From - Sun Mar 14 16:58:28 1999 Received: from ns1 for davidduffus with Cubic Circle's cucipop (v1.12 1996/12/21) Wed Dec 9 11:37:14 1998 X-From_: marc.duffus@issolutions.co.uk Wed Dec 9 10:28:08 1998 Return-Path: Received: from issntmail.issolutions.co.uk (issntmail.issolutions.co.uk []) by ns1.greenvillenc.com (8.8.4/8.8.5) with ESMTP id KAA00434 for ; Wed, 9 Dec 1998 10:28:02 -0500 Received: by issntmail.issolutions.co.uk with Internet Mail Service (5.5.2232.9) id ; Wed, 9 Dec 1998 15:31:33 -0000 Message-ID: From: Marc Duffus To: "'davidduffus@greenvillenc.com'" Subject: Duffus.. Date: Wed, 9 Dec 1998 15:31:31 -0000 MIME-Version: 1.0 X-Mailer: Internet Mail Service (5.5.2232.9) Content-Type: text/plain X-Mozilla-Status: 8001

Intresting stuff !!!


Anna Duffus married

From - Sun Mar 14 17:00:18 1999 Received: from ns1 for davidduffus with Cubic Circle's cucipop (v1.12 1996/12/21) Mon Mar 8 09:41:45 1999 X-From_: J.H.Duffus@btinternet.com Mon Mar 8 08:03:46 1999 Return-Path: Received: from praseodumium (praseodumium.btinternet.com []) by ns1.greenvillenc.com (8.8.4/8.8.5) with ESMTP id IAA15242 for ; Mon, 8 Mar 1999 08:03:45 -0500 Received: from [] (helo=[]) by praseodumium with esmtp (Exim 2.05 #1) id 10Jzol-0002LS-00 for davidduffus@greenvillenc.com; Mon, 8 Mar 1999 13:11:36 +0000 X-Mailer: Microsoft Outlook Express Macintosh Edition - 4.5 (0410) Date: Mon, 08 Mar 1999 07:52:05 +0000 Subject: Re: Your grandfather's grave From: "John Duffus" To: davidduffus Mime-version: 1.0 X-Priority: 3 Content-type: text/plain; charset="US-ASCII" Content-transfer-encoding: 7bit Message-Id: X-Mozilla-Status: 8011

Dear David

Thank you very much for the information from Dundee.

Anna was married on Saturday and is now Mrs Mark Edward Hodson. For her legal work, she will still be Anna Duffus. The marriage, reception and ceilidh afterwards in the Edinburgh City Chambers were attended by 90 guests and a good time was had by all! Victoria was the "best woman" and Mark's friend, Chris Salt was the best man. Dr MacDonald, now retired but the minister of our church when Anna joined (and a former Moderator of the General Assembly), officiated. We were very glad that he was able to take part as his daughter, Sheena, is still in hospital in London after a serious accident in which she was hit by a police car while crossing the road on February 28th. Mark is a geologist working at the Natural History Museum in London. With our best wishes. John --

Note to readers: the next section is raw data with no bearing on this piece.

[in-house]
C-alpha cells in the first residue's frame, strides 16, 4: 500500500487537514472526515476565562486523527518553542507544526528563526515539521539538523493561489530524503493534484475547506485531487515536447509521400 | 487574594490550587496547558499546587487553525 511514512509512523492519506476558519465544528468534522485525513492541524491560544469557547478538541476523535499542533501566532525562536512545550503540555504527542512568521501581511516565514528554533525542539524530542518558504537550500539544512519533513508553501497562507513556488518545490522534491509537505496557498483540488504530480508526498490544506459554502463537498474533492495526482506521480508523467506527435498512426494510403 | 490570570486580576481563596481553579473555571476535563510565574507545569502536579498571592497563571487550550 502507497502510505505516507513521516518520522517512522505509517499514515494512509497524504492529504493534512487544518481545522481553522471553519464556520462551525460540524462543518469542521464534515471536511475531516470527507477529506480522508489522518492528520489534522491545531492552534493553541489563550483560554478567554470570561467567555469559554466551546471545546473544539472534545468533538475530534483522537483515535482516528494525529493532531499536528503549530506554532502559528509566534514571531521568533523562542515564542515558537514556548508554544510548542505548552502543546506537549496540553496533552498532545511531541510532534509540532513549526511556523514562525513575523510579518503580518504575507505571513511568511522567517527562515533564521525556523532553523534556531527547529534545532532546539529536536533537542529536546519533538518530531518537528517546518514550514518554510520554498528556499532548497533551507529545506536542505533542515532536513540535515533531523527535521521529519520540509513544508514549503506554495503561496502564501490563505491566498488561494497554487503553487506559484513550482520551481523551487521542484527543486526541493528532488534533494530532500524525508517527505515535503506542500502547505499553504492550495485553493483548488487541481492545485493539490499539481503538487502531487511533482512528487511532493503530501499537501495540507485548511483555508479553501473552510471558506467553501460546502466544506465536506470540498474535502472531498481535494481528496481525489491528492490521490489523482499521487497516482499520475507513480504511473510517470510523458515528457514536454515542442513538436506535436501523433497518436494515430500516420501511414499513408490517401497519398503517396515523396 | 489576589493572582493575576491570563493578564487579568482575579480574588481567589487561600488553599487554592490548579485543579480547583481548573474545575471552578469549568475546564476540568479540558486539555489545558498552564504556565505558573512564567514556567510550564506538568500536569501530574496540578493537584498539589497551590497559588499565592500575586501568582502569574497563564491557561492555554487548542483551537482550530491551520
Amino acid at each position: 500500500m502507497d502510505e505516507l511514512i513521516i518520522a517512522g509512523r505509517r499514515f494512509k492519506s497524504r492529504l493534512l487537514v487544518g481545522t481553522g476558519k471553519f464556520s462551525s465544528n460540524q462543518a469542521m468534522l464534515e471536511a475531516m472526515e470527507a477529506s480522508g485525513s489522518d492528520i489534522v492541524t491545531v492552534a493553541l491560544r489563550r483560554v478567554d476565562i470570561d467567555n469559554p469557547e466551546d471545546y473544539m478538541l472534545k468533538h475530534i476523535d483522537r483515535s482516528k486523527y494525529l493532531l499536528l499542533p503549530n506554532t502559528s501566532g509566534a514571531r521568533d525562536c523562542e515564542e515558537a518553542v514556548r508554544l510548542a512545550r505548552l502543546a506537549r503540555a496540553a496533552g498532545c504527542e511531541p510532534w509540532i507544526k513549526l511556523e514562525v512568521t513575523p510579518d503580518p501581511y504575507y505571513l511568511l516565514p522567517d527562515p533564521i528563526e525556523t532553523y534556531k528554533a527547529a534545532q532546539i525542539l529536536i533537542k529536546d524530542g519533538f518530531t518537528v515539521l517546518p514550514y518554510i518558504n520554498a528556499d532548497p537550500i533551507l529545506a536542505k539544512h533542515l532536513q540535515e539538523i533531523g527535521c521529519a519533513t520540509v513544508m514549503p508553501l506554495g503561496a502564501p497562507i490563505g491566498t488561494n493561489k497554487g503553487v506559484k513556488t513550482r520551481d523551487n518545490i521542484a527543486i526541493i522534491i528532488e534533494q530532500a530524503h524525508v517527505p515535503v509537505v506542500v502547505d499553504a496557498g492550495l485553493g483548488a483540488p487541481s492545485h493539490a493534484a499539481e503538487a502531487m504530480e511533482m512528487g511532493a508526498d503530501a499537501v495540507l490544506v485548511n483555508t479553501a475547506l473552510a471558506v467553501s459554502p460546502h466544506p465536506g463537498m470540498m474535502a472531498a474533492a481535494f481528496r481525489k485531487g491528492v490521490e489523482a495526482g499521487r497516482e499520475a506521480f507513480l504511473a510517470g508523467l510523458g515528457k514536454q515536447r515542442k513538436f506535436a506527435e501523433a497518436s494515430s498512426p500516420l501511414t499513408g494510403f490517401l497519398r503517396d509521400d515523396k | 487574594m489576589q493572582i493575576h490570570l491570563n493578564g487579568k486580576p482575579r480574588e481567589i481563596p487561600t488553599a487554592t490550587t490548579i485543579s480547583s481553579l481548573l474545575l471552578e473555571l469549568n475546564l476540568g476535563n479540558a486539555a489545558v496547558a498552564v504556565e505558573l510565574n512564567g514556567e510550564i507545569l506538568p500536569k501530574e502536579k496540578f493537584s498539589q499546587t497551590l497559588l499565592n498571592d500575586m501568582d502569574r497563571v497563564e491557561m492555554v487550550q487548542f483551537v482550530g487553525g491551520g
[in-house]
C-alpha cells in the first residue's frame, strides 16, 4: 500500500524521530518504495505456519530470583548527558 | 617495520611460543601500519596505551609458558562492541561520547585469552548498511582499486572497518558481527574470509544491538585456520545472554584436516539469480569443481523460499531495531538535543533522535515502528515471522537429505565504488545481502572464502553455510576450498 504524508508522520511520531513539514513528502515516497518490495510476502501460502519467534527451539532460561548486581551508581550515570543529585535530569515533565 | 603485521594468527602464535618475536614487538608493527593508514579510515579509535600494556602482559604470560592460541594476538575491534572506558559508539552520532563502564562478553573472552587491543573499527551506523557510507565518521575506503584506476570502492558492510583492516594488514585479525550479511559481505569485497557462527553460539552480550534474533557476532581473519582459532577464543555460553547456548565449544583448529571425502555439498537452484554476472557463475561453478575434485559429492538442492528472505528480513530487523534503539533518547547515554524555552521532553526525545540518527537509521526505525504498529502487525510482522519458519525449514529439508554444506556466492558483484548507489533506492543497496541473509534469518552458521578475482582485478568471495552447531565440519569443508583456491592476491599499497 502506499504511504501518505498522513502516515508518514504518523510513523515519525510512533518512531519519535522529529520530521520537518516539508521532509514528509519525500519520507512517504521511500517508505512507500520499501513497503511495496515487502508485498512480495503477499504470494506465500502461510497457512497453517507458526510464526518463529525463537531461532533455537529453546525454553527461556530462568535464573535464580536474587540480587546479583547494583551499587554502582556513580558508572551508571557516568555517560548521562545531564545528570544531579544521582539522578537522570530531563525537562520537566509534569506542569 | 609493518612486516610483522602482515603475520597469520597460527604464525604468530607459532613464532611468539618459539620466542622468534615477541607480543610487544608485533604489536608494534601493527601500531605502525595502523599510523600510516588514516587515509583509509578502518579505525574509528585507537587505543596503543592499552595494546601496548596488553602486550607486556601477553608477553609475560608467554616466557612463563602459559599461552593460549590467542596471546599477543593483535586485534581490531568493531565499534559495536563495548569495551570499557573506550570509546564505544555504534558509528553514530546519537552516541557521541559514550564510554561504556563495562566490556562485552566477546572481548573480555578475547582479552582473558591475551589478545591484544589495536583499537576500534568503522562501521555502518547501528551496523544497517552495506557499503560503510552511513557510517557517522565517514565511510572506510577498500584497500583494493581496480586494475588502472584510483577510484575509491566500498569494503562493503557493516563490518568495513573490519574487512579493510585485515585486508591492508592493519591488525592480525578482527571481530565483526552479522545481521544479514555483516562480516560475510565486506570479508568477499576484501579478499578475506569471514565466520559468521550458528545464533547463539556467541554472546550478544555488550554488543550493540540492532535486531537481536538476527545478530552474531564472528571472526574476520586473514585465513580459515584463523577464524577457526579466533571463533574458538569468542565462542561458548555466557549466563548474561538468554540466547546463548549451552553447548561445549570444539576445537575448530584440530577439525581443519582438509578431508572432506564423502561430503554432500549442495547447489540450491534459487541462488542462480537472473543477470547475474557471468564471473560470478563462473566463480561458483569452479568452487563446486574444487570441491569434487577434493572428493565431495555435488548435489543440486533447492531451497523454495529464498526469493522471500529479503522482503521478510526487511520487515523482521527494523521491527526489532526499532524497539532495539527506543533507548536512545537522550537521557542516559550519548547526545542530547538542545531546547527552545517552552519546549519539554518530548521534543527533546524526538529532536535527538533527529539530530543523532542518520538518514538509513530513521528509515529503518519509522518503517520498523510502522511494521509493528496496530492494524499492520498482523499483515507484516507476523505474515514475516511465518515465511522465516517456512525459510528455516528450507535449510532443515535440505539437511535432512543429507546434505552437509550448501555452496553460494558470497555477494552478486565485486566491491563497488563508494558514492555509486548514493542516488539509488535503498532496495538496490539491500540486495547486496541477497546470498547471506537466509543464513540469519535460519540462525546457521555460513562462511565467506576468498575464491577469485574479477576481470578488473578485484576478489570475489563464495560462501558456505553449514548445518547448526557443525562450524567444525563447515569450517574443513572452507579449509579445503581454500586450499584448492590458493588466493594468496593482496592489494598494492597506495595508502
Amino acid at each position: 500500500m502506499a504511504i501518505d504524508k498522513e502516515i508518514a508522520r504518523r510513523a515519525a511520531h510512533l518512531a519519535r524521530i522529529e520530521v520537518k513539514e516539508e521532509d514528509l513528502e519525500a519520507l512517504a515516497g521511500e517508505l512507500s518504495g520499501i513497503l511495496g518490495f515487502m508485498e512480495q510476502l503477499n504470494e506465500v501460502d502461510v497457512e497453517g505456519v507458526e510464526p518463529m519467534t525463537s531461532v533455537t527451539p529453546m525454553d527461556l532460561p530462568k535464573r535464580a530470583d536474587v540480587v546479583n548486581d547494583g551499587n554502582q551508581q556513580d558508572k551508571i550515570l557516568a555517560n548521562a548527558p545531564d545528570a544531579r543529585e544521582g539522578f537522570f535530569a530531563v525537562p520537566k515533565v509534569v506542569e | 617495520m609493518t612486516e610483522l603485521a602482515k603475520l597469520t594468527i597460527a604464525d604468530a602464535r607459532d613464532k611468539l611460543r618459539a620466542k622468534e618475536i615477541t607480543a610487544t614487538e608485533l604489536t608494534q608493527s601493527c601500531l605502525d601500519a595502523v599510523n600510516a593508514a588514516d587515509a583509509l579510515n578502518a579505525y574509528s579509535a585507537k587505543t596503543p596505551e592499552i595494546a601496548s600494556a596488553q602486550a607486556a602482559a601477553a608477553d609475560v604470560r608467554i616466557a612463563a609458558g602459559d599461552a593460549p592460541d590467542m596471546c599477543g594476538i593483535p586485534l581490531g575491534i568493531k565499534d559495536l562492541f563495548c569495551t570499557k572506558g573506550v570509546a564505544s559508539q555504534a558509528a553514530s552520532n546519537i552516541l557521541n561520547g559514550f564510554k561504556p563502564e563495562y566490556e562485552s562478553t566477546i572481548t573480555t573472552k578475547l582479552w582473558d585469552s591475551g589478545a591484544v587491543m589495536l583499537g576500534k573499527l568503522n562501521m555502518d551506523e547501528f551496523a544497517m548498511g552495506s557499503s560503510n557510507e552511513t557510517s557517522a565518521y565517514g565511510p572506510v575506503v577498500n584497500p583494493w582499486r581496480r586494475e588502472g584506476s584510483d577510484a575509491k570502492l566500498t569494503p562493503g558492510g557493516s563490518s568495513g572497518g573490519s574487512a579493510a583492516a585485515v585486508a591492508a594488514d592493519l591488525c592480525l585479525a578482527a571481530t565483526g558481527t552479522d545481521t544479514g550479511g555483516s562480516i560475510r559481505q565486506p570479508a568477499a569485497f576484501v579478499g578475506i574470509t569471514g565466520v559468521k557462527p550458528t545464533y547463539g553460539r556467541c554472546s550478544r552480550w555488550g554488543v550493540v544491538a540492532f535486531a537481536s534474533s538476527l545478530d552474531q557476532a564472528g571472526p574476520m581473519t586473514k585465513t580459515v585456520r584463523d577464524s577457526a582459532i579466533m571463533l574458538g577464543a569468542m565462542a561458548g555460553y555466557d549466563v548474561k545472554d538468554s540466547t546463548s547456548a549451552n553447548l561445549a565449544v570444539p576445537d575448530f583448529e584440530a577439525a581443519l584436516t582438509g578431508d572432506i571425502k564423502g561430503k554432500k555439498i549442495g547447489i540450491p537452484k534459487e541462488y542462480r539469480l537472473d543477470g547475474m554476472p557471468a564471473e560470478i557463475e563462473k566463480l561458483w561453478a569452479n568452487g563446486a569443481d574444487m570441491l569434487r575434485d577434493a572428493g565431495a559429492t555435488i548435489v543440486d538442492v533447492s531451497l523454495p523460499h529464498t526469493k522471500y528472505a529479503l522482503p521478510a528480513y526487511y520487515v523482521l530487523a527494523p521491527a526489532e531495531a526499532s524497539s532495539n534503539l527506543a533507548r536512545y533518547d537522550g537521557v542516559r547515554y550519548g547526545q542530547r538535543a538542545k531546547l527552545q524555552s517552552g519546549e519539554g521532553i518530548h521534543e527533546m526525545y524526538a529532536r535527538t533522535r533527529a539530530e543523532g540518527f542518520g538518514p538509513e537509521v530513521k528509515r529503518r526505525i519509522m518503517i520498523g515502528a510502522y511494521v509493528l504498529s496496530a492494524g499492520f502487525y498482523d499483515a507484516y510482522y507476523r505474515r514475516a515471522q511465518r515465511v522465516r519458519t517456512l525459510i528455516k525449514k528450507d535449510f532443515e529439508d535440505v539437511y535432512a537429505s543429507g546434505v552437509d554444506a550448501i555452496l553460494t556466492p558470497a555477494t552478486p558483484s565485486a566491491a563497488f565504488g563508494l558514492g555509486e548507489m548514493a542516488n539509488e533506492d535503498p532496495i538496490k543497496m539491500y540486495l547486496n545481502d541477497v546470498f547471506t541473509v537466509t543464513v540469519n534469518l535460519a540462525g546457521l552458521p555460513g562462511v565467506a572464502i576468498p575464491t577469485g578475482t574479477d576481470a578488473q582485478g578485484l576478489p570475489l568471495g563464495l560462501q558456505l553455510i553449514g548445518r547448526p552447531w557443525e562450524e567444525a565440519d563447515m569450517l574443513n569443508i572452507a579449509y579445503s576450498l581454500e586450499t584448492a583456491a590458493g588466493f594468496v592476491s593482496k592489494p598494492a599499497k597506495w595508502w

Dr John H Duffus Director, EdinTox 43 Mansionhouse Road Edinburgh EH9 2JD Scotland, U.K. Tel: +44 131 667 3682 Fax: +44 131 662 0744 +44 131 466 1255 Email: J.H.Duffus@btinternet.com ----------


From - Sun Mar 14 16:54:45 1999 Received: from ns1 for davidduffus with Cubic Circle's cucipop (v1.12 1996/12/21) Thu Jan 14 15:06:02 1999 X-From_: dtaylor@PFC.Forestry.CA Wed Jan 13 20:41:04 1999 Return-Path: Received: from s2-vic-x3.nrcan.gc.ca (s2-vic-x3.PFC.Forestry.CA []) by ns1.greenvillenc.com (8.8.4/8.8.5) with ESMTP id UAA17593 for ; Wed, 13 Jan 1999 20:41:00 -0500 Received: by s2-vic-x3.PFC.Forestry.CA with Internet Mail Service (5.0.1460.8) id ; Wed, 13 Jan 1999 17:30:15 -0800 Message-ID: From: "Taylor, Doug" To: "'davidduffus'" , "'BanffMailList'" Subject: RE: Duffuses in Annals of Banff Date: Wed, 13 Jan 1999 17:30:14 -0800 MIME-Version: 1.0 X-Mailer: Internet Mail Service (5.0.1460.8) Content-Type: text/plain X-Mozilla-Status: 8011


There are a number of DUFFUS's in the "Annals of Banff": 1. Alexander; 1797-1800 measured new prison and town house 2. Alice; 1775 marriage to Alexander JOHNSTON 1777 dau. Isobel born 1779 son Alexander born 3. Francis; maltman, 1686 Honourary Burgess Roll of Banff 4. John; 1747 Baillie of Banff 5. Lord DUFFUS; Oct 29, 1663 - Honourary Burgess Roll of Banff 6. Mary; d. 19 Mar 1826 age 66, her spouse George Reid, mason, d. 21 Mar 1827 age 60, children John, seaman, d. 3 Apr 1824 age 31, James, seaman, d. 1813 age 18 7. Robert; Apr 17, 1678 finded 10BP for "killing of heris and schouting of ducat dowes" 8. William; 1786 treasurer of Banff, deceased. I hope this helps, Douglas W. Taylor Victoria, BC, Canada Researching DIROM & PASLEY (Annan& Banff) MILNE & THOMSON (Aberdeen) LEITCH & DALL (Fife & North Berwick) > ---------- > From: davidduffus[SMTP:davidduffus@greenvillenc.com] > Sent: Tuesday, January 12, 1999 6:36 PM > To: MORAY-L@rootsweb.com > Subject: Duffuses in Annals of Banff > > Doug, > > I am constantly looking for information about Duffuses in order to > update the Duffus web site at "www.duffus.com." Wonder if you show any > references in the Annals of Banff? > > Thank you for your assistance! > > David Duffus > > ______________________________ >